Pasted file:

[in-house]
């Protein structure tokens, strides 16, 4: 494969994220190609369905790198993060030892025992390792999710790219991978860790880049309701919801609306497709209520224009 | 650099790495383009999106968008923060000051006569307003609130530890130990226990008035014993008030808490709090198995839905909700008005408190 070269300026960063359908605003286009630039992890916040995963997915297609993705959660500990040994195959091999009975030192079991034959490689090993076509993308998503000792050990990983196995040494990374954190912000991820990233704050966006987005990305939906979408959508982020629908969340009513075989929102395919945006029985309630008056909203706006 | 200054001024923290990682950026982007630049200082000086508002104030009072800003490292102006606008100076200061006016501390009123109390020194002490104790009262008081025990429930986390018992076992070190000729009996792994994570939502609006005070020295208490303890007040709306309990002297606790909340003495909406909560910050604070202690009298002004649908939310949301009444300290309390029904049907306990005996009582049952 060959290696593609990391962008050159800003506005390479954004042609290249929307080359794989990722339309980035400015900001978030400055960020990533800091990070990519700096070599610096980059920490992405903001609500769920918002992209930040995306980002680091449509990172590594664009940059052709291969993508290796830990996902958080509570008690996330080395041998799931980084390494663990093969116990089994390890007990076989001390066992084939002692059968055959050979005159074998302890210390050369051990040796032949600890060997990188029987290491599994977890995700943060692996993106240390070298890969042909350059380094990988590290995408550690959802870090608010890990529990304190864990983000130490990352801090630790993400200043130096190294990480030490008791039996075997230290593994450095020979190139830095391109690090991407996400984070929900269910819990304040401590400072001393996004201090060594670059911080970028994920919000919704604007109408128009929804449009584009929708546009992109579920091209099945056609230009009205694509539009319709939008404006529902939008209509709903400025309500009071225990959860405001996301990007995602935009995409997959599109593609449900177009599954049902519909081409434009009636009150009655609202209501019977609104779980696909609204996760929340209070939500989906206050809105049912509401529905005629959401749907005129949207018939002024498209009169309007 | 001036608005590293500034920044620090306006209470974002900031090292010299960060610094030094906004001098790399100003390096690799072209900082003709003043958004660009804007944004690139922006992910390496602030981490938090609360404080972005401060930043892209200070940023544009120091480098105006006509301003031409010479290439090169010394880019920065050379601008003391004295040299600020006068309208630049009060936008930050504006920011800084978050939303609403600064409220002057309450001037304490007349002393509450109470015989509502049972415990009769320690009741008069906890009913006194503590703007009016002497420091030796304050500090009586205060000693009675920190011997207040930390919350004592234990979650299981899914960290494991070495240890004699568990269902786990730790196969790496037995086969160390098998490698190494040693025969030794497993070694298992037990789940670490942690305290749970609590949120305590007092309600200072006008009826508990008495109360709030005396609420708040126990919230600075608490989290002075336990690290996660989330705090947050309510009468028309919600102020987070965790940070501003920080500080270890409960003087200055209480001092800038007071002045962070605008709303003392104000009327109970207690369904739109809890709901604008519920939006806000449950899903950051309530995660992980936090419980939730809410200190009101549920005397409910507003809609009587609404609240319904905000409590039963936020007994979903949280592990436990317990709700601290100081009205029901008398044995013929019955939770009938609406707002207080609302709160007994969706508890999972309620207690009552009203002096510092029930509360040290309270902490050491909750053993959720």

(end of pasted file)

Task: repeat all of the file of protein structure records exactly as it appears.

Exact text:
[in-house]
């Protein structure tokens, strides 16, 4: 494969994220190609369905790198993060030892025992390792999710790219991978860790880049309701919801609306497709209520224009 | 650099790495383009999106968008923060000051006569307003609130530890130990226990008035014993008030808490709090198995839905909700008005408190 070269300026960063359908605003286009630039992890916040995963997915297609993705959660500990040994195959091999009975030192079991034959490689090993076509993308998503000792050990990983196995040494990374954190912000991820990233704050966006987005990305939906979408959508982020629908969340009513075989929102395919945006029985309630008056909203706006 | 200054001024923290990682950026982007630049200082000086508002104030009072800003490292102006606008100076200061006016501390009123109390020194002490104790009262008081025990429930986390018992076992070190000729009996792994994570939502609006005070020295208490303890007040709306309990002297606790909340003495909406909560910050604070202690009298002004649908939310949301009444300290309390029904049907306990005996009582049952 060959290696593609990391962008050159800003506005390479954004042609290249929307080359794989990722339309980035400015900001978030400055960020990533800091990070990519700096070599610096980059920490992405903001609500769920918002992209930040995306980002680091449509990172590594664009940059052709291969993508290796830990996902958080509570008690996330080395041998799931980084390494663990093969116990089994390890007990076989001390066992084939002692059968055959050979005159074998302890210390050369051990040796032949600890060997990188029987290491599994977890995700943060692996993106240390070298890969042909350059380094990988590290995408550690959802870090608010890990529990304190864990983000130490990352801090630790993400200043130096190294990480030490008791039996075997230290593994450095020979190139830095391109690090991407996400984070929900269910819990304040401590400072001393996004201090060594670059911080970028994920919000919704604007109408128009929804449009584009929708546009992109579920091209099945056609230009009205694509539009319709939008404006529902939008209509709903400025309500009071225990959860405001996301990007995602935009995409997959599109593609449900177009599954049902519909081409434009009636009150009655609202209501019977609104779980696909609204996760929340209070939500989906206050809105049912509401529905005629959401749907005129949207018939002024498209009169309007 | 001036608005590293500034920044620090306006209470974002900031090292010299960060610094030094906004001098790399100003390096690799072209900082003709003043958004660009804007944004690139922006992910390496602030981490938090609360404080972005401060930043892209200070940023544009120091480098105006006509301003031409010479290439090169010394880019920065050379601008003391004295040299600020006068309208630049009060936008930050504006920011800084978050939303609403600064409220002057309450001037304490007349002393509450109470015989509502049972415990009769320690009741008069906890009913006194503590703007009016002497420091030796304050500090009586205060000693009675920190011997207040930390919350004592234990979650299981899914960290494991070495240890004699568990269902786990730790196969790496037995086969160390098998490698190494040693025969030794497993070694298992037990789940670490942690305290749970609590949120305590007092309600200072006008009826508990008495109360709030005396609420708040126990919230600075608490989290002075336990690290996660989330705090947050309510009468028309919600102020987070965790940070501003920080500080270890409960003087200055209480001092800038007071002045962070605008709303003392104000009327109970207690369904739109809890709901604008519920939006806000449950899903950051309530995660992980936090419980939730809410200190009101549920005397409910507003809609009587609404609240319904905000409590039963936020007994979903949280592990436990317990709700601290100081009205029901008398044995013929019955939770009938609406707002207080609302709160007994969706508890999972309620207690009552009203002096510092029930509360040290309270902490050491909750053993959720």